References:SP-1(02); ACI CT-23; SP-242; ACI PRC-232.2-03; ACI PRC-232.4-20; ASTM C618

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 What is slag cement or ground granulated blast-furnace slag (GGBFS)? 

Blast-furnace slag is the nonmetallic product consisting essentially of silicates and aluminosilicates of calcium and other bases that develop in a molten condition simultaneously with iron in a blast furnace. Granulated slag is the glassy, granular material formed when molten slag is rapidly chilled. Slag cement or GGBFS is granulated blast-furnace slag that has been finely ground and that is hydraulic cement. When slag cement is mixed with water, however, the initial hydration is much slower than portland cement mixed with water; therefore, portland cement or salts of alkali metals, principally sodium and potassium or lime, are used to increase the reaction rate of slag cement (ACI PRC-233). The ASTM C989/C989M slag-activity index is often used as a basic criterion for evaluating the relative cementitious potential of slag cements. Slags are classified into three grades (80, 100, and 120) based on their respective mortar strengths when blended with an equal mass of portland cement (ASTM C989/C989M).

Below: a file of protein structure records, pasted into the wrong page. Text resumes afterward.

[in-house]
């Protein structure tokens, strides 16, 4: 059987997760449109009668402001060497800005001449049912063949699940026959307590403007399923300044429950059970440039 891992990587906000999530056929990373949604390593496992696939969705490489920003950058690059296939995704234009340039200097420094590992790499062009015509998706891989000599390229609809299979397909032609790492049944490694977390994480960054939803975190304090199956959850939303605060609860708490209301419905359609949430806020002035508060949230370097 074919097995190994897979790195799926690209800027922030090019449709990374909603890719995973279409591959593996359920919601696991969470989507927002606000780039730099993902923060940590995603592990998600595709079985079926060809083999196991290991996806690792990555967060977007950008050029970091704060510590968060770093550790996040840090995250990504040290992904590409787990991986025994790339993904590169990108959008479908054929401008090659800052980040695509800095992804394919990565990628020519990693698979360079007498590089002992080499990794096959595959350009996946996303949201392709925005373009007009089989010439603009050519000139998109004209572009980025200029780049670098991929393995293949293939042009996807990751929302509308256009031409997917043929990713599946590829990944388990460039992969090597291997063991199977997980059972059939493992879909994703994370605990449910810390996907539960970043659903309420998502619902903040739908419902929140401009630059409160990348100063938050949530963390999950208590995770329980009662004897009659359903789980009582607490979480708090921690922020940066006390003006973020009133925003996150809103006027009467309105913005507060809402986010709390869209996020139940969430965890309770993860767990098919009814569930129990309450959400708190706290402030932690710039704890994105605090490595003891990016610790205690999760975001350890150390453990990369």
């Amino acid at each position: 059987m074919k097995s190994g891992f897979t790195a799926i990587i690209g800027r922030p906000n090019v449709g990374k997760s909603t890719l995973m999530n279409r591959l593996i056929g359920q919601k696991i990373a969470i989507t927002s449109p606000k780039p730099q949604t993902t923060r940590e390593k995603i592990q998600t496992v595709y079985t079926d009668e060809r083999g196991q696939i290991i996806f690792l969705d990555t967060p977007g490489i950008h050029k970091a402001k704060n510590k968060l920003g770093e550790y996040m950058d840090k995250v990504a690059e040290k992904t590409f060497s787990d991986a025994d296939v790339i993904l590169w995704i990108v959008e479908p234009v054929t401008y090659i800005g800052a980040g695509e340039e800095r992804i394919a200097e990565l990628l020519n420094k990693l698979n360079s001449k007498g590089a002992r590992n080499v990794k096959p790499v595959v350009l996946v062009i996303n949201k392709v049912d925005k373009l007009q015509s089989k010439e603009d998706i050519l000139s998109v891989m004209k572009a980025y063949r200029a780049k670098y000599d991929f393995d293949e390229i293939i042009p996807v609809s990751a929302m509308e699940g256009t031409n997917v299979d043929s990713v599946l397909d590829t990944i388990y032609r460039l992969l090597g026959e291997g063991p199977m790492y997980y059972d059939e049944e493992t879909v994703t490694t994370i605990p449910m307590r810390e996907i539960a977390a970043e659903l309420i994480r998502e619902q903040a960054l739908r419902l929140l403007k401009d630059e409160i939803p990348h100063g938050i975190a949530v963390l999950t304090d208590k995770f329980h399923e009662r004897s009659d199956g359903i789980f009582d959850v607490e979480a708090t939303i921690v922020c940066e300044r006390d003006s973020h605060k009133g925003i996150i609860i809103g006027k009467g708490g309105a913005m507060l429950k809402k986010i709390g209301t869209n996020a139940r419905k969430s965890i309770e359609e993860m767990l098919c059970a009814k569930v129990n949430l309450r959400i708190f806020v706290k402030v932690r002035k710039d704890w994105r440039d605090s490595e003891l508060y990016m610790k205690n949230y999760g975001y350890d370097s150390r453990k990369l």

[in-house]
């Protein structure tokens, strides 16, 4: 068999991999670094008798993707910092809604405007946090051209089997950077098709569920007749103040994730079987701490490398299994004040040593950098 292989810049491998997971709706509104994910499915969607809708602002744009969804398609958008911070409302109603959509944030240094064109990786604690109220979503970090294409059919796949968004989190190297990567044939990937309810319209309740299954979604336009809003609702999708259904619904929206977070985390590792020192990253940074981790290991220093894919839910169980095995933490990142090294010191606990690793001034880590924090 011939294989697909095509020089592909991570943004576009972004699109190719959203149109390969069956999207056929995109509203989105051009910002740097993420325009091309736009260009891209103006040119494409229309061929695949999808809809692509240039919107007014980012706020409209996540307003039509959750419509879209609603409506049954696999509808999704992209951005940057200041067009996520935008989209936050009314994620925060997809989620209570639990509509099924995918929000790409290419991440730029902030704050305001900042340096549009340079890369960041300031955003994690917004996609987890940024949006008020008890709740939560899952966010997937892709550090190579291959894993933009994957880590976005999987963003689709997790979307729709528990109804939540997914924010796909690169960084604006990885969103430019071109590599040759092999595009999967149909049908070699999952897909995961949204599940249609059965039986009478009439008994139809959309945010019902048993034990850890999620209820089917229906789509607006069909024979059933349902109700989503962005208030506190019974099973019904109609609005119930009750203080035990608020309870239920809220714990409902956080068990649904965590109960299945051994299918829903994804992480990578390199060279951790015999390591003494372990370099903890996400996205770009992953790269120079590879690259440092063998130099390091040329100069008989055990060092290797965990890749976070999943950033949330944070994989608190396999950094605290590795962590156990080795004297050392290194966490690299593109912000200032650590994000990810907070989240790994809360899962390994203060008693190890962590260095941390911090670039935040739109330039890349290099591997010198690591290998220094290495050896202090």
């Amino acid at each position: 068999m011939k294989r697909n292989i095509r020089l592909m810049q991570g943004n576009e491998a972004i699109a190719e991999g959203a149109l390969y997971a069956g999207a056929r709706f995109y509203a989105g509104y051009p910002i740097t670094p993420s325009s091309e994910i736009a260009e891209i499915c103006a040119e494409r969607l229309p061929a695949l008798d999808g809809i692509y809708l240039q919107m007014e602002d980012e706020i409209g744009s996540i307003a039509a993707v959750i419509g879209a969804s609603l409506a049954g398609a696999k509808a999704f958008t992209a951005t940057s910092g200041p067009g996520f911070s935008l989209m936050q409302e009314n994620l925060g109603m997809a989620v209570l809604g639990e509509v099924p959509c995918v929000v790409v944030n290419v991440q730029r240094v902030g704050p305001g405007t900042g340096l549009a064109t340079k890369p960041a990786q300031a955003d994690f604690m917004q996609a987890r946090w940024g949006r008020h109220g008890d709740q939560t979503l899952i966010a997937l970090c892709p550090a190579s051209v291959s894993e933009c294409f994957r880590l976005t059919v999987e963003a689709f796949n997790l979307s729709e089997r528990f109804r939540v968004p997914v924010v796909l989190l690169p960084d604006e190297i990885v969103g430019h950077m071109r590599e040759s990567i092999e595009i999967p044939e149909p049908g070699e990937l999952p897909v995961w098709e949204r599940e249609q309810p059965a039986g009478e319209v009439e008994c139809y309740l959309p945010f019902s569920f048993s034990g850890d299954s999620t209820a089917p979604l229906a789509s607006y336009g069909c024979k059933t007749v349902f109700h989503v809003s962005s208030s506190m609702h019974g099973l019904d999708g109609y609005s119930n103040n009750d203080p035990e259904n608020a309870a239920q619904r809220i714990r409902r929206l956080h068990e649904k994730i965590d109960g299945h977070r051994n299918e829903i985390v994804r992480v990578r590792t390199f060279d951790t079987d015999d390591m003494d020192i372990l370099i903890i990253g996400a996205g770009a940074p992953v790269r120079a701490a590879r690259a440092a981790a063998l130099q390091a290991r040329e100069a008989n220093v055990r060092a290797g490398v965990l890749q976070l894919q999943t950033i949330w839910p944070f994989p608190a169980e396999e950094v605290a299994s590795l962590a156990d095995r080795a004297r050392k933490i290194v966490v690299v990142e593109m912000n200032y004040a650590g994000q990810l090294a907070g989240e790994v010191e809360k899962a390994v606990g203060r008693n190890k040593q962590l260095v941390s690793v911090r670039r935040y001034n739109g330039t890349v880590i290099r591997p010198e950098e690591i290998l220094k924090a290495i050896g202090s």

References:SP-1(02); ACI PRC-233-03; E3-13; SP-221; ACI PRC-225-19; ACI CT-23; ASTM C989/C989M

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 What are the benefits of using slag cement? 

The hydration products of slag cement are generally found to be more gel-like (less crystalline) than the products of hydration of portland cement; thus, they reduce the permeability of the cement paste (ACI PRC-233). Slags are used as a replacement of portland cement in amounts typically between 25 and 70% of the total mass of cementitious material. Slag concretes have improved long-term strengths even though their early strength development is lower than portland cement concretes. They also have lower permeability and improved durability. Slag cement generally costs less than portland cement.

 

References:SP-1(02); ACI PRC-233-03; E3-13; SP-221; ACI PRC-225-19; ACI CT-23; ASTM C989/C989M

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 What is silica fume? 

Silica fume is very fine noncrystalline silica produced in electric arc furnaces as a byproduct of the production of elemental silicon or alloys containing silicon. The average size of a silica fume particle is about 100 times smaller than an average portland cement particle. It acts as a mineral filler and also as a pozzolan, leading to concrete of high strength and low permeability. Silica fume is marketed in different forms: as-produced, densified or compacted, and slurried.

References:SP-1(02); ACI CT-23; ACI 234R-06; E3-13; ASTM C1240

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Carbon Emissions in Cement and Concrete
EPD & PCRs & LCAs
Validation/Verification of Technologies
Portland Cement
Cementitious Material in Concrete